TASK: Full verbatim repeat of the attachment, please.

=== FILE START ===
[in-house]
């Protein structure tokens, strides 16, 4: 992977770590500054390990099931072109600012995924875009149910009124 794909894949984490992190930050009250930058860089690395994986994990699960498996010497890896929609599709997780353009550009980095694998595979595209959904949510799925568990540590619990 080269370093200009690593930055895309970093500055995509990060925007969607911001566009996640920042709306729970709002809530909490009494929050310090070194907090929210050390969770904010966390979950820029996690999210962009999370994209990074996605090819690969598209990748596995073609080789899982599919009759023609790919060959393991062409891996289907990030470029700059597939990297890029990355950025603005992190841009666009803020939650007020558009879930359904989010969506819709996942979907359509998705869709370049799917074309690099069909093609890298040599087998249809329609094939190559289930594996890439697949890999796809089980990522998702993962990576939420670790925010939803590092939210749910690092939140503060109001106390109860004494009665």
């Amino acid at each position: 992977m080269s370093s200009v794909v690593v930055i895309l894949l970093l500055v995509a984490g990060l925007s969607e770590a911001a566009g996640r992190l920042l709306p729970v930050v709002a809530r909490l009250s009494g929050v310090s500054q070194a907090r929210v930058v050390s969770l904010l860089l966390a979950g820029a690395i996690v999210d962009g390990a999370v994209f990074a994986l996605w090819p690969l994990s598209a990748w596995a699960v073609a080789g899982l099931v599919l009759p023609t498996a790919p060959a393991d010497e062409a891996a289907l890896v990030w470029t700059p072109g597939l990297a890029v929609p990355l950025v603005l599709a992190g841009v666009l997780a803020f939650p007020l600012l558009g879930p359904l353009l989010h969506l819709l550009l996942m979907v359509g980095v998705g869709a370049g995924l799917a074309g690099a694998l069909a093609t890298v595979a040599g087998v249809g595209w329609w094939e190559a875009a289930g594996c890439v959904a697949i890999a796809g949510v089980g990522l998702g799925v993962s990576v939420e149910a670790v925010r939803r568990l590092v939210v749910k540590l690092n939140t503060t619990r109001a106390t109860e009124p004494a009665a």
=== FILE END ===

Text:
[in-house]
């Protein structure tokens, strides 16, 4: 992977770590500054390990099931072109600012995924875009149910009124 794909894949984490992190930050009250930058860089690395994986994990699960498996010497890896929609599709997780353009550009980095694998595979595209959904949510799925568990540590619990 080269370093200009690593930055895309970093500055995509990060925007969607911001566009996640920042709306729970709002809530909490009494929050310090070194907090929210050390969770904010966390979950820029996690999210962009999370994209990074996605090819690969598209990748596995073609080789899982599919009759023609790919060959393991062409891996289907990030470029700059597939990297890029990355950025603005992190841009666009803020939650007020558009879930359904989010969506819709996942979907359509998705869709370049799917074309690099069909093609890298040599087998249809329609094939190559289930594996890439697949890999796809089980990522998702993962990576939420670790925010939803590092939210749910690092939140503060109001106390109860004494009665």
């Amino acid at each position: 992977m080269s370093s200009v794909v690593v930055i895309l894949l970093l500055v995509a984490g990060l925007s969607e770590a911001a566009g996640r992190l920042l709306p729970v930050v709002a809530r909490l009250s009494g929050v310090s500054q070194a907090r929210v930058v050390s969770l904010l860089l966390a979950g820029a690395i996690v999210d962009g390990a999370v994209f990074a994986l996605w090819p690969l994990s598209a990748w596995a699960v073609a080789g899982l099931v599919l009759p023609t498996a790919p060959a393991d010497e062409a891996a289907l890896v990030w470029t700059p072109g597939l990297a890029v929609p990355l950025v603005l599709a992190g841009v666009l997780a803020f939650p007020l600012l558009g879930p359904l353009l989010h969506l819709l550009l996942m979907v359509g980095v998705g869709a370049g995924l799917a074309g690099a694998l069909a093609t890298v595979a040599g087998v249809g595209w329609w094939e190559a875009a289930g594996c890439v959904a697949i890999a796809g949510v089980g990522l998702g799925v993962s990576v939420e149910a670790v925010r939803r568990l590092v939210v749910k540590l690092n939140t503060t619990r109001a106390t109860e009124p004494a009665a």